Note that mapping <S-Enter> doesn't work in terminal emulators (it only works in gVim). So you'll need to choose a diffferent key combination to map it to ;-) Commented Jul 8, 2015 at 7:42

I use the Vim extension in Visual Studio Code, and I can insert a new line while staying in normal mode with Ctrl+Enter.

  • 2
    Welcome to Vi and Vim! I’ve edited your post with a little bit of formatting. Note that what you’re describing sounds a lot like a VSCode-specific key sequence, as that shouldnt work by default in vim.
    – D. Ben Knoble
    Commented Aug 4, 2020 at 23:24
  • I have been trying to find, is this behaviour in VSCode because of a plugin? Do you have any idea? Commented Aug 11, 2020 at 14:24
  • @HamzaZubair I used this plugin
    – zrodr22
    Commented Aug 12, 2020 at 15:30
  • Sorry, not what i meant to ask, I am also using the same extension, what i meant to ask is, what inside that vscodevim-extension is allowing that behaviour, is it a setting, is it a vim-plugin inside the vscode-plugin? Commented Aug 18, 2020 at 6:52
  • @HamzaZubair Seems default behaviour in my VSCode. Using the same plugin. Commented May 15, 2021 at 19:24

This answer by Maxim Kim was life-changing:

noremap <silent> <space> :exe "normal i".nr2char(getchar())<CR>

and my riff on it:

noremap <silent> <s-space> :exe "normal a".nr2char(getchar())<CR>

Put those lines in your vimrc. Then go to the beginning of the second line of your file and hit Space, Enter, or go to the end of the first line and hit Shift+Space, Enter. Either will add the empty line between the first and second lines, and leave you in normal mode.

You can also use these for any other single key - hit Space or Shift+Space followed by the key you want and it will insert or append it, respectively.


These mappings will do exactly what you are looking for.

nnoremap <c-n> @="m`o\eg``"<cr>
nnoremap <c-p> @="m`O\eg``"<cr>   

These insert n number of newlines before or after the cursor; keeping the cursor exactly where it is, without changing the jump list.

Another solution is to just make a shortcut that fills the unnamed register with a newline. Then you can just use the put commands, p or P to insert newlines. For example:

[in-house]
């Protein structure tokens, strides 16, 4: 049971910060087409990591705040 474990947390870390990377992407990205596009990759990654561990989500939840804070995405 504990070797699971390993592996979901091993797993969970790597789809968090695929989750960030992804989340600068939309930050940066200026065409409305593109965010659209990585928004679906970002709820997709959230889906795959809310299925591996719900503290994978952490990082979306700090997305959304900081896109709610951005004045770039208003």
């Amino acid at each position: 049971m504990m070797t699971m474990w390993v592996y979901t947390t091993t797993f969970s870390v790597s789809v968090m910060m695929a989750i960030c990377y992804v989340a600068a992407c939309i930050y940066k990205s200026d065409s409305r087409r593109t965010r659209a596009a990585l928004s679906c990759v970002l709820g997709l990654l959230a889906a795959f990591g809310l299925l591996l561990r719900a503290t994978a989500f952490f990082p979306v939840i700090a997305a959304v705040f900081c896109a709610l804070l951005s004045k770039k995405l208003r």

nnoremap "<cr> :let @@="\n"<cr>

I need normal mode much more often than insert mode after inserting a line so I just swapped both:

nnoremap o o<Esc>
nnoremap O O<Esc>

To get the same functionality as before after pressing o or O you just have to press i to get into insert mode.


My mapping for this

 " Create Blank Newlines and stay in Normal mode
nnoremap <silent> zj o<Esc>k
nnoremap <silent> zk O<Esc>j

Different from statox's as this keeps the cursor at the same location.

  • what does <silent>mean?
    – Alex
    Commented Jul 8, 2015 at 2:39
  • It prevents echoing anything to the status line. I'm pretty sure it doesn't do anything in this specific case, it was just there wherever I originally copied it from, long ago. See :h map-silent.
    – Kevin
    Commented Jul 8, 2015 at 2:42

My personal solution sticks a newline character into the expression register and pastes it after the current line, then jumps back to the original position:

nnoremap K m`"="\n"<CR>p``

I think the easiest is of course o and then Esc and then for as many lines as you need, you either keep pressing . or do it like 5. (say if you want 5 blank new lines)


Simple and effective: In normal mode you don't need <Enter>, so make it do exactly the opposite of J (join lines).

Just map as:

:nnoremap <Enter> i^M<Esc>k$

To add ^M type Control+v and Enter. To add it directly to your ~/.vimmrc, use:

nnoremap <Enter> i<Enter><Esc>k$

Now you can simply press <Enter> and undo with caps J and vice-versa.

  • 1
    Bad advice :) Try <Enter> in Normal mode from the Command line window (see q:).
    – xaa
    Commented Feb 25, 2022 at 15:34

I use normal ways.

Insert blank lines above:

  O<Esc> ... 3.

Insert blank lines below:

  o<Esc> ... 3.
  • 1
    Welcome and thank you for writing an answer. Note, however, that this is precisely what OP ruled out in their question. Furthermore, your answer's almost identical to S. Iqbal's.
    – Friedrich
    Commented Jun 2 at 9:11